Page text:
Valedictories

The PRESIDENT: The Hon. Ms Franks, we are waiting for a couple of messages, so we have plenty of time for expressions of love and compassion.

The Hon. T.A. FRANKS (17:36): I rise, despite my voice, noting that in the spirit of collaboration I believe we have a message with regard to the joint house committee to consider the Social Workers Registration Bill. For me, that is something that absolutely exemplifies the spirit of his place and of this parliament. When we work together, we can achieve great things for South Australians and, I would hope, for our country.

As I eagerly await someone entering the chamber with a manila folder—more than I ever have before, I must say—I reflect and certainly associate myself with the comments previously made in this place about respect for democracy, about respect for diversity of views and about how it is not just the MPs who sit in this chamber that make democracy work but all of the people who keep the wheels turning, whether they be parliamentary staff, the catering staff, the people who keep our computers working and secure, PNSG, those in the library, and those who assist us with the research to make sure we get our facts straight. Certainly, on the point of those who teach us new words in this place, I would add that any woman who has ever had a baby already knows the word perineum.

I thank you, Mr President, in particular. I think you do have a tough job in this place and you have done it admirably this year. Certainly sitting on the crossbenches, with the contests and the jousting that goes across from the government to the opposition, and the opposition to the government, we sometimes do feel a little in the crossfire, but I do respect that you value each of us equally in this place.

We all have that diversity of opinion, and we all have the right to participate in the democracy as members of this place. I thank you for your respect for the crossbench in particular but also the patience that you have had to show, which you have shown in every single movement of your face, each and every question time. My only advice to you, Mr President, is do not play poker, because you make a far better President than you ever would as a poker player.

I look eagerly to see if that folder was perhaps the manila folder we are waiting for. I note that in the other place they are currently making valedictories and paying tribute to the current member for Cheltenham, the former Premier, Jay Weatherill. I also wish to add my respect for the leadership shown by Premier Weatherill, whether that be for the raft of rainbow reforms the Weatherill government led, or standing up in tough times for real climate action and for renewables, which he has done, often in the face of quite strong media, and political, backlash.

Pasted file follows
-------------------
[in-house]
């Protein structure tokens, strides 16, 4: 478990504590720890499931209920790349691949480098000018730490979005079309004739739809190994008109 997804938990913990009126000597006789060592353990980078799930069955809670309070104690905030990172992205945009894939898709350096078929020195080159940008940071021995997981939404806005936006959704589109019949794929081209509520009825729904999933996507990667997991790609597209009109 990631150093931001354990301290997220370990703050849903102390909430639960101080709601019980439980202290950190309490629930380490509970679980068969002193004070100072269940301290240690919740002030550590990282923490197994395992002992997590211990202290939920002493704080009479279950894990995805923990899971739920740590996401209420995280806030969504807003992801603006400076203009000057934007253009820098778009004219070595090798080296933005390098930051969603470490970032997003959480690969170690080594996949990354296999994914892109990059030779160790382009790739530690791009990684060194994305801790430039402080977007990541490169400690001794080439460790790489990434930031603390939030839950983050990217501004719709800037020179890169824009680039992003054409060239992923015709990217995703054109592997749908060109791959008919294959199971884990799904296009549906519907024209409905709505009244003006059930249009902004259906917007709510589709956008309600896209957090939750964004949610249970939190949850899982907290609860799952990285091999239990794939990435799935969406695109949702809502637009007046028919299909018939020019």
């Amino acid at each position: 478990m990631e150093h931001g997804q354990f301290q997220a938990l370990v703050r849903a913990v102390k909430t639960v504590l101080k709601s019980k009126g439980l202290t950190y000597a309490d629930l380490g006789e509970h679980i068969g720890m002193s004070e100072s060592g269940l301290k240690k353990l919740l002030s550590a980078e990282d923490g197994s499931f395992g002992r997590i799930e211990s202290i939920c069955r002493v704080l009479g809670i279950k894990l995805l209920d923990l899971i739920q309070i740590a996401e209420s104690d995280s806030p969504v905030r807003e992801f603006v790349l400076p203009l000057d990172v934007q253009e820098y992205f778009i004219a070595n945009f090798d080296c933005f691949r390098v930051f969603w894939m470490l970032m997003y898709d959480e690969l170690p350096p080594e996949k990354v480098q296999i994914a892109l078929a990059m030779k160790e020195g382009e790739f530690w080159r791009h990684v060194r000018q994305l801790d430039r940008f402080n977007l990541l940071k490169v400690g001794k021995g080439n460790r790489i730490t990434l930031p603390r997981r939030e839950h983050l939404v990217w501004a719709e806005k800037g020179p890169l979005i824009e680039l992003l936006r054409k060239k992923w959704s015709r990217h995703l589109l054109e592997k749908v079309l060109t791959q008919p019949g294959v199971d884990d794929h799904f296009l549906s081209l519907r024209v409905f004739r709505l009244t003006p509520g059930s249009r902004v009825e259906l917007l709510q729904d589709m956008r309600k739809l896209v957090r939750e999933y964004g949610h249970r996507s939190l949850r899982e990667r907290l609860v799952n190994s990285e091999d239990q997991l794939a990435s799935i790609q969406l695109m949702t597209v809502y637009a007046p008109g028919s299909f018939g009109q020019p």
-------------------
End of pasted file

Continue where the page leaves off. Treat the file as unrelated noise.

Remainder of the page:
However, to my mind he has always been a leader who did not just float with the wind, did not stick his finger up and see which way the wind was blowing that day, but he stood for what was right for our state, for our planet and for our people in terms of standing against inequality. I think those values will be his legacy. It is a sad day in this place when we lose any member of parliament, but certainly to see a former premier step down. I think is a sad day. His speech this morning—and while it would be unparliamentary of me, I think, to reflect upon that speech necessarily—showed his great commitment to decency, civility and democracy.

This place is a very intimate chamber. That is certainly something my former boss and former senator Natasha Stott Despoja first remarked on when I showed her around this chamber: that this is a very intimate place. We have our duels and debates, and our diversity and our agreements and our achievements, but we all have to come back in here to this very small chamber, and we do so without throwing chairs, without throwing punches, and I think that is something that we should be rightly proud of in South Australia.

I am hoping that that is the manila folder that I am waiting for, Mr President, and I am hoping your poker face will give me an indication. With those few words I am going to sit down now so that I can have another last word.

The PRESIDENT: Does any other honourable member have a contribution on this motion? We have one message which has to be read.

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